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We’ve all spent some long nights looking over models of Long-Term Value over Cost to Acquire, and the math doesn’t get kinder with time. The natural levers are the natural levers. More customers. Greater value. Longer relationships.
It’s well known that the cost to acquire a new customer is higher than the cost to retain, usually by a factor of several times to several dozen times.
But if this is the case, then shouldn’t we be costing out how much it will take to double the lifetime of our relationships, and putting strategies in place to delight our customers in order to do it?
It’s true, customer acquisition often operates on a known equation. X dollars for an MQL, Y dollars for an SQL. My lead conversion rate is this. My close rate is that.
But why do my customers leave me? If, as a startup, you’ve had 5,000 at-bats with prospects from demo to close, and only 300 total customer relationships, it can be hard to empirically know the difference between one or the other.
So for startups on their first or second rounds of funding, the differences between acquisition and retention demand a sort of faith. You have to believe in the idea that if you take care of your customers, they’ll reward you with long, profitable relationships, referrals and the maintenance of your good name.
So if you’re up for helping your clients service that good name, here are some tactical retention levers that we’ve seen work, both in our own business and in clients’:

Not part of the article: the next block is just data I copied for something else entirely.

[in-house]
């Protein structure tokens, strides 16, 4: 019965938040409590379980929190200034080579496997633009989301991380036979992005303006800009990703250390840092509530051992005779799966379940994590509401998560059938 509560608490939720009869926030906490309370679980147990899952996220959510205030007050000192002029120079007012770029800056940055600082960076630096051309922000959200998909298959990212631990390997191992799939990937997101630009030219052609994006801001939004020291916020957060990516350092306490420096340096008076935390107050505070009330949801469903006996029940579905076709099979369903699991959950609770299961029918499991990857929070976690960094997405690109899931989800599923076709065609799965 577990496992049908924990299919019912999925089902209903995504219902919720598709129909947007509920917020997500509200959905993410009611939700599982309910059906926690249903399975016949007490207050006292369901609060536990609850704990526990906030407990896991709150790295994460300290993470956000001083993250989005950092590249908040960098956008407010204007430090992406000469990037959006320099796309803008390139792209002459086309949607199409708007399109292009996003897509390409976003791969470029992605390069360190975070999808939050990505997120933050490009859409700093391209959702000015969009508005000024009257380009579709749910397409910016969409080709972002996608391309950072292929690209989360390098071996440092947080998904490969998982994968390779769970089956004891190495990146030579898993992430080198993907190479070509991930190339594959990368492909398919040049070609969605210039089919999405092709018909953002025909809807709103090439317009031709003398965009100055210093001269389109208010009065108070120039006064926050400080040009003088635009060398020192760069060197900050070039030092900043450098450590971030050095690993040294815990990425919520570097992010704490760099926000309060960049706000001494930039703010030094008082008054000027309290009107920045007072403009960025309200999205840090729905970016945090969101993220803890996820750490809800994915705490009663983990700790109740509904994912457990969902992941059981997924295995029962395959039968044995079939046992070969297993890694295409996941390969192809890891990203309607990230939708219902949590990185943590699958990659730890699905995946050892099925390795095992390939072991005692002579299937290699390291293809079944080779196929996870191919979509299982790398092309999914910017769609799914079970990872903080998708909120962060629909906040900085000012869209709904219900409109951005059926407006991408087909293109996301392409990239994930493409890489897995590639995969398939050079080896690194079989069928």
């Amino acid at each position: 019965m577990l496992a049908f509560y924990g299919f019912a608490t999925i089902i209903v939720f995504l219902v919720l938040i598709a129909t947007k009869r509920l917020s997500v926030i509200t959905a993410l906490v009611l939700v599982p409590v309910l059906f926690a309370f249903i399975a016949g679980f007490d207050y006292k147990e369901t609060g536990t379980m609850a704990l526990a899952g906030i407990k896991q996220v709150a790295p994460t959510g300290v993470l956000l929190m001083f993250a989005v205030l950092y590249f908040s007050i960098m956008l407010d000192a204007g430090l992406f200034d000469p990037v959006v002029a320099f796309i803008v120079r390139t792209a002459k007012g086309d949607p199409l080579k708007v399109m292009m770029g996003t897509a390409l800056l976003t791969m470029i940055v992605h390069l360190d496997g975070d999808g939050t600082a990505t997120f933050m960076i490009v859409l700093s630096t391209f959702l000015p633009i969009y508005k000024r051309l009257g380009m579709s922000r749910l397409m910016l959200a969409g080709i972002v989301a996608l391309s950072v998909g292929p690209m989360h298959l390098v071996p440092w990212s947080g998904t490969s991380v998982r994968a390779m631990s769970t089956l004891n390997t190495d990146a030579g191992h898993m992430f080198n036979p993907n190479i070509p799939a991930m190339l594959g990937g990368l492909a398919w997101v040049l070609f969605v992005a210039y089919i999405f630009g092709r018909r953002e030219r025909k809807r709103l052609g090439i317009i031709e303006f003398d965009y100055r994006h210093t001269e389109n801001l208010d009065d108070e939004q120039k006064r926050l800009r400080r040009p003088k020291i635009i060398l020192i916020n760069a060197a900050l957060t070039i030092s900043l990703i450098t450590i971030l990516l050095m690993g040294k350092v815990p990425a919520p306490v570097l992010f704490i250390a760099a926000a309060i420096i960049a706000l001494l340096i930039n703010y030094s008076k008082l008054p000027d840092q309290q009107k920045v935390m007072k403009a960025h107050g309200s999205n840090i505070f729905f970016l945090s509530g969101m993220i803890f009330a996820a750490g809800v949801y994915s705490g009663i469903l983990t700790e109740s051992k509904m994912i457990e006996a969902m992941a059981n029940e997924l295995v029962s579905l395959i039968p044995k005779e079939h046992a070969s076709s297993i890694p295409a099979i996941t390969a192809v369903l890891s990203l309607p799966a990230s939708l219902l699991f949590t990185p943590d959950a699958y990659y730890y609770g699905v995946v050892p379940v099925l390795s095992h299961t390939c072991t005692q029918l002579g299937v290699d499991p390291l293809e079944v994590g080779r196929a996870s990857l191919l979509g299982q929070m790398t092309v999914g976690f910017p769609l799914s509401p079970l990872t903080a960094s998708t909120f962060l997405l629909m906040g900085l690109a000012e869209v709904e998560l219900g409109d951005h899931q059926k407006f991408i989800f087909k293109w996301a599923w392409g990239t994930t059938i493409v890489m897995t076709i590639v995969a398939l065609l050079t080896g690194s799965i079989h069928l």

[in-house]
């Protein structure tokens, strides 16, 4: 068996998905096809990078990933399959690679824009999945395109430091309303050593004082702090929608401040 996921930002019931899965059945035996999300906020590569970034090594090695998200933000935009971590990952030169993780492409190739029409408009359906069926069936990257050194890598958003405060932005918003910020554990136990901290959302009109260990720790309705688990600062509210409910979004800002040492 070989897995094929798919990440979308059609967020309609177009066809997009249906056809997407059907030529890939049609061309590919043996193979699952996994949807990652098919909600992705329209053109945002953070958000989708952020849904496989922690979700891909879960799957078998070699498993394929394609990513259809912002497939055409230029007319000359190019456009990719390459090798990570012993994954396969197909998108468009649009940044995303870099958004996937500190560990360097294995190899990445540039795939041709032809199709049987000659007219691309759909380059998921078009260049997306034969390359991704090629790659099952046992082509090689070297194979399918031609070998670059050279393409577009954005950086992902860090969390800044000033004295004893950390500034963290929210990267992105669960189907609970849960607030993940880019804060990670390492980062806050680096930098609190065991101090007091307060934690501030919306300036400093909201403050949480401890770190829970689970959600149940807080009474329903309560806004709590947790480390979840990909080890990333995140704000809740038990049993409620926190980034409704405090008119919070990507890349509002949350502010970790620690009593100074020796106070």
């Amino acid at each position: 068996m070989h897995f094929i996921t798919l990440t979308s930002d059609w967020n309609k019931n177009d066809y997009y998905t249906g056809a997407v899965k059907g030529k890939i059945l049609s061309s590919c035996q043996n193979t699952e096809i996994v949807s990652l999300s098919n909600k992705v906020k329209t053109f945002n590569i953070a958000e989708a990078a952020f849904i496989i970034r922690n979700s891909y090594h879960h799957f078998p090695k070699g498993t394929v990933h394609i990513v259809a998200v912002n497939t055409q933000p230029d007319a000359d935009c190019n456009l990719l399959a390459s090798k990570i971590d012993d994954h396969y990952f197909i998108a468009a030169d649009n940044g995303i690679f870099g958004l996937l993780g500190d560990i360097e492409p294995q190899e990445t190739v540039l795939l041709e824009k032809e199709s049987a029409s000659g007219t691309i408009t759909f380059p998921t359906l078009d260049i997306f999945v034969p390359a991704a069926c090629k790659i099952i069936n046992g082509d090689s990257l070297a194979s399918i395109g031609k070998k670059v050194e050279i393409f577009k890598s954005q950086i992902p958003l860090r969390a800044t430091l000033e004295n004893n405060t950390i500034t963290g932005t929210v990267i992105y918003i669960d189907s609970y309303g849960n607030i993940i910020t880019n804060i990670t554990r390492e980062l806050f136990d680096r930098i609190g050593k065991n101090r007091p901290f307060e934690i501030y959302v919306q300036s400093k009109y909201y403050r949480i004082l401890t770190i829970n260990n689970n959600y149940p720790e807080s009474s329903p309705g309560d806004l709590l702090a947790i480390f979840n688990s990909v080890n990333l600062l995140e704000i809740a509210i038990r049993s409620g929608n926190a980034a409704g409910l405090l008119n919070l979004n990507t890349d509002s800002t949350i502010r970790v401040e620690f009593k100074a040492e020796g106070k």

Social media is great for instant access to information, but it has also opened the floodgates when it comes to leaving companies open to criticism online. Bugs in the last release? You’re going to get tweets. Password issues? The chat service is going to light up. Digital response times are crucial. Here are a few ways to make sure you’re doing everything you can be to delight customers:
Want to make retention a priority? Dedicate people and time to it. Talk about why customers love you, and why they don’t. Set regular time on your calendars to meet and drive your plans forward.
Nothing says unsubscribe like a service that doesn’t get used. Think HBO in the “Game of Thrones” off-season.
Since you’ve put considerable energy now toward measuring engagement (we assume you nailed #4 already, good job!), take your most highly engaged accounts and introduce them to premium features, since they already have such a great handle on your service. Strictly speaking this isn’t a “retention” strategy, but the aftereffects of a very good one.
These Content Marketing articles have been curated by our friends at Raidious, a real-time digital marketing agency.